However, the sbom.spdx.json generated by BuildKit is in fact an in-toto attestation.  The predicate property of the attestation contains a JSON-encoded SPDX document (the SBOM) whereas the subject contains whatever software artifacts are to be associated with this SPDX document.

Finally, passing just the predicate part of the attestation to grype works as expected:

cat ./image/sbom.spdx.json | jq .predicate | grype --only-fixed
NAME                   INSTALLED                 FIXED-IN  TYPE            VULNERABILITY   SEVERITY                
bash                   5.1-6ubuntu1                        deb             CVE-2022-3715   Low (suppressed)         
coreutils              8.32-4.1ubuntu1                     deb             CVE-2016-2781   Low (suppressed)         
gpgv                   2.2.27-3ubuntu2.1                   deb             CVE-2022-3219   Low (suppressed)         
libc-bin               2.35-0ubuntu3.1                     deb             CVE-2016-20013  Negligible (suppressed) 
List of vulnerabilities detected in the SBOM by Grype

Multi-stage images

When using BuildKit to generate SBOMs, I’d have expected that the SBOM will take into account all the dependencies for all the intermediate stages that depend on the final stage.

👨‍🏫 The third lesson learned

Apparently, that's not the default case because it would be computationally more expensive and would take a longer time to produce the SBOM. You need to provide the following env. var to enable such behavior: BUILDKIT_SBOM_SCAN_STAGE=true

For instance, you may have a build stage that uses curl to download a binary and a final stage where you copy that binary. It wouldn't be accurate to track the curl dependency as part of the final stage when it's not used in that final stage.

SLSA Provenance Attestation

In the beginning, we saw that an SBOM is like a list of all the "ingredients" used in a recipe, along with the details like the quantities, versions, and sources of each ingredient.

On the other hand, SLSAs are like a certificate of authenticity for each ingredient. The software vendor provides this certificate to confirm that the ingredients used in the recipe are legitimate, unmodified, and comply with their associated licenses.

Generating an SLSA provenance attestation

The provenance attestation created by BuildKit describes how the build was created. Similarly to the SBOM, the SLSA provenance is attached to the image index, wrapped inside an in-toto attestation whose predicate contains the actual SLSA provenance:

To generate an SLSA provenance attestation pass the --provenance=true flag when building your image:

docker buildx build --sbom=true --provenance=true -t felipecruz/buildkit-ssc-features .

Visualizing the SLSA provenance

Given the image is multi-platform, to visualize the content you need to target the platform-specific provenance. You can use buildx imagetools inspect or interactively from

docker buildx imagetools inspect felipecruz/buildkit-ssc-features --format '{{ json (index .Provenance "linux/amd64") }}'
  "SLSA": {
    "buildType": "",
    "builder": {
      "id": ""
    "invocation": {
      "configSource": {
        "entryPoint": "Dockerfile"

By inspecting the content we can see some interesting information that has been generated automatically, such as:

  • Build timestamps: when the build was started and finished.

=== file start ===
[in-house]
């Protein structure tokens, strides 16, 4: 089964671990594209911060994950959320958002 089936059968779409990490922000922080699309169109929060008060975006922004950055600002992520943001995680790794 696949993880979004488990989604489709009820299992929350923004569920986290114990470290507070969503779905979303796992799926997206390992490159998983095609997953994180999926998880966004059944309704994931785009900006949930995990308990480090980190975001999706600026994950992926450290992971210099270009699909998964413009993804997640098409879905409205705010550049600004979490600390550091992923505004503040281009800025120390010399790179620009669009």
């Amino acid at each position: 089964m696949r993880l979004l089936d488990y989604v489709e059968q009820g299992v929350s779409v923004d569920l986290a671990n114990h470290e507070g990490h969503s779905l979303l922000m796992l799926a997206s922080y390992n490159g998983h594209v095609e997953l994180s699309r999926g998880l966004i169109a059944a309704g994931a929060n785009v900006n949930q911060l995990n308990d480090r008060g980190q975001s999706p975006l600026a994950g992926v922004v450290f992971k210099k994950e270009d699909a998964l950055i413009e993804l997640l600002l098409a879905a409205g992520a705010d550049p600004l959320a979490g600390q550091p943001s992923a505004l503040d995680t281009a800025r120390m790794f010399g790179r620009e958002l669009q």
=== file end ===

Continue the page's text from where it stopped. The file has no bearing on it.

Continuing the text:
• Invocation info: how the build was invoked, which in my case was using the dockerfile.v0 frontend, linux/amd64 as the environment platform and Dockerfile as the entry point.
  • The build materials: such as the Docker images used as part of the build, and the Git URLs of the repositories containing source code for the image, among others.

That information is just the minimum you get by default, however, using the --mode=max generates significantly more information apart from the one I just mentioned above, such as descriptions of all build steps, with their source and layer mappings.


BuildKit now supports reproducible builds by setting SOURCE_DATE_EPOCH build argument or source-date-epoch exporter attribute. This deterministic date will be used in image metadata instead of the current time (i.e. in the image config and layers).

SOURCE_DATE_EPOCH=0 docker buildx build ...

👨‍🏫The fourth lesson learned

I would have thought that, by running the same build twice without having modified any source files, I would get the same provenance attestation output and the reproducible field would be set to true automatically.

However, the reproducible field in the attestation  file was always set to false. Unfortunately, even with SOURCE_DATE_EPOCH set, BuildKit still can't automatically determine if the build is reproducible or not - e.g. race conditions in the build, using timing information, randomness from /dev/random, etc.

After reading this, it seems the reproducible is an input value that I can provide at build time based on whether I consider that the build is reproducible or not: --provenance=reproducible=true.


Having SBOM and SLSA provenance attestations generated as part of your Docker build process is now very easy and convenient. I'm impressed of seeing how straightforward is to generate those by passing flags to the docker buildx build command.

The important discovery for me was that BuildKit won't output the SBOMs and SLAs as some other tools could do, but they are wrapped inside in-toto attestations and, attached as manifests to the image root index.

I'm excited to see how BuildKit will continue evolving in securing the Software Supply Chain and supporting us (developers) in our efforts to provide more security-related information when distributing container images.